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Hildegard of Bingen – the early years – E-Bike-Tour

A holy cloistered nun, visions, Disibodenberg monastery ruins

Quick Details

Meeting point: 55568 Staudernheim, Bahnhofstraße 1 near Odernheim am Glan

Included in the tour fee: E-bike rental, coaching, delivery, pick-up, themed tour and guided tour of the monastery

The minimum number of participants is 4.

Additional dates, group appointments or corporate events are available on request.

Please note that there is a handling fee for processing your booking and printing your ticket immediately as print@home.

People with their own e-bike

About the E-Bike-Tour

Our tour first lets us discover the impressive landscape around the Disibodenberg and then leads to that exposed hill where “The Saint of the Mountain” developed into one of the most unusual female figures of the Middle Ages. In addition, a guided tour of the monastery opens up a wonderfully romantic park with its very own, almost mystical atmosphere to interested visitors. We learn how Hildegard of Bingen lived with her mentor and where she gave advice and support to the pilgrims of her time.

A journey back in time to the world of the early Middle Ages, when women could only find their destiny in the family or in faith. You can’t get any closer to the personality of Saint Hildegard!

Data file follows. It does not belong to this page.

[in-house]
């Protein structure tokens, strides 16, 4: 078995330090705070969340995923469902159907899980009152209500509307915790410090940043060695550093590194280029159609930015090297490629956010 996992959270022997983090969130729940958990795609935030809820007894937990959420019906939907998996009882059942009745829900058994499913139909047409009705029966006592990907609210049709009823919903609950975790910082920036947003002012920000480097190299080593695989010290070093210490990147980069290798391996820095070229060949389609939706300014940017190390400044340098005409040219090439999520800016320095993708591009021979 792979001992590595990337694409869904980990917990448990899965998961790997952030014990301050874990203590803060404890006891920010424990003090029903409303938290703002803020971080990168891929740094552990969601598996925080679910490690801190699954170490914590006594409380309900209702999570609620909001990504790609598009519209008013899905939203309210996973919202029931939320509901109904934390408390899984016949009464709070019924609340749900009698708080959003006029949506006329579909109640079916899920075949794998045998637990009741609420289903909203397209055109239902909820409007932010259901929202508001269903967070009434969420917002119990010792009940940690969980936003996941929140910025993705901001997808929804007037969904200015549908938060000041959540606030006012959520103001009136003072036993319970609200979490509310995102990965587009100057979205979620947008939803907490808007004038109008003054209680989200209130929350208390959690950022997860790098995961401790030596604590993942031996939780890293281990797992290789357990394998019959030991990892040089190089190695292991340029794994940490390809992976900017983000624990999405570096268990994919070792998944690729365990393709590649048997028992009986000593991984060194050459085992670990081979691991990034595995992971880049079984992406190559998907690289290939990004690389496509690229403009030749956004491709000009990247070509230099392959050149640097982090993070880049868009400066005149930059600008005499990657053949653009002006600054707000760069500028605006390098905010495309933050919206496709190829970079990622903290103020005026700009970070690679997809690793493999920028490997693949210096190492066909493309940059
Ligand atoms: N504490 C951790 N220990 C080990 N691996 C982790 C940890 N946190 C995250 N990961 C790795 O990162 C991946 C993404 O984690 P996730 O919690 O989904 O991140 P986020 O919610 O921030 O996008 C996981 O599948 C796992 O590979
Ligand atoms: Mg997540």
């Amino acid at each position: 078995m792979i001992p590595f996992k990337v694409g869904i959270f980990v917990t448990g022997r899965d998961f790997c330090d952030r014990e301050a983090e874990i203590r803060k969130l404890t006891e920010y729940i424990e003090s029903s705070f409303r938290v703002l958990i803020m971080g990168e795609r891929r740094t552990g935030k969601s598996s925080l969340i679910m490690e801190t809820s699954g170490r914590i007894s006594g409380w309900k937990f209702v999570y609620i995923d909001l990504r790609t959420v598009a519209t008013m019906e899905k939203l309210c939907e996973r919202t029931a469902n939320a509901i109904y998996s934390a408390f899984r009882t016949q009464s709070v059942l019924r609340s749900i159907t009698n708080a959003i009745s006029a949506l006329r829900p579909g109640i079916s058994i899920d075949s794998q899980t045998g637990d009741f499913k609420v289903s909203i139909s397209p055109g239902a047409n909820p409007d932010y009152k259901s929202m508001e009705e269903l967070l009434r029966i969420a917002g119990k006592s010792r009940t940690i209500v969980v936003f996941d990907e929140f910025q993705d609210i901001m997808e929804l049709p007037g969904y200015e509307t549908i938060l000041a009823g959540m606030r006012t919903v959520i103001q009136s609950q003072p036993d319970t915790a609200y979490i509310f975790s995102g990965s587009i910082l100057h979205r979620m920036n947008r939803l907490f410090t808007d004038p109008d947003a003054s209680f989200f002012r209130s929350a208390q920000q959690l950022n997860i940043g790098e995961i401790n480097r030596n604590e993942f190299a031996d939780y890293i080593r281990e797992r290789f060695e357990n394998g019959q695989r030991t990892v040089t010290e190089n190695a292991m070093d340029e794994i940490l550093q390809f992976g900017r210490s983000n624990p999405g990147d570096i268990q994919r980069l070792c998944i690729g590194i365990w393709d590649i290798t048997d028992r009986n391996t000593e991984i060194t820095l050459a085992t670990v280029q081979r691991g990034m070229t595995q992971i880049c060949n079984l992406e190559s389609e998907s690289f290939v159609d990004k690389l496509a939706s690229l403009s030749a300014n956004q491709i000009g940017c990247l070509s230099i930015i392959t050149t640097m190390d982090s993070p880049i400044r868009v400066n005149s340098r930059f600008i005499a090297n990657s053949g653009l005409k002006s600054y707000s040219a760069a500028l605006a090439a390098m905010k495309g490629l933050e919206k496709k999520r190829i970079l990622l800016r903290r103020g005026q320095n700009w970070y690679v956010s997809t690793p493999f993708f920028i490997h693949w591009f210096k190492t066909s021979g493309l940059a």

At the Trier Synod of 1147/48, Hildegard of Bingen was the first woman in church history to be recognised by the Pope as a seer. As early as 1112 she moved to the monastery on the Disibodenberg on the Glan. Thirty years later, she would have her visions, which had become famous, recorded here by a scribe monk.

What exactly did the holy woman experience in her secluded hermitage? And how did she become the most famous female figure of the Middle Ages, whose former place of activity is hardly known?

It all began with a myth on a small mountain. The Irish-Scottish wandering monk Disibod founded a monastery where three orders would find their home…

Why did Hildegard of Bingen have the gift of sight? Who opened her eyes so that she could compile books like “Know the Ways”, “Origin and Treatment of Diseases” or also “Healing Creation – the Natural Effective Power of Things”? Perhaps it was the teacher Jutta of Sponheim (1092-1136), only six years her senior, who presided over the other nuns as magistra. And from whom she possibly learned to read and write and to sing the Psalter and the Bible.

When Jutta of Sponheim died, she had already expressed her wish to choose Hildegard as her successor as “magistra”, master of the women’s convent. In 1139, Hildegard of Bingen was elected Magistra by the nuns. In 1151, 15 years later, she stepped out of her mentor’s shadow and founded something of her own: the Rupertsberg Monastery in Bingen on the Rhine.

Source: Franz Stab, Sponheim – Hefte, No. 21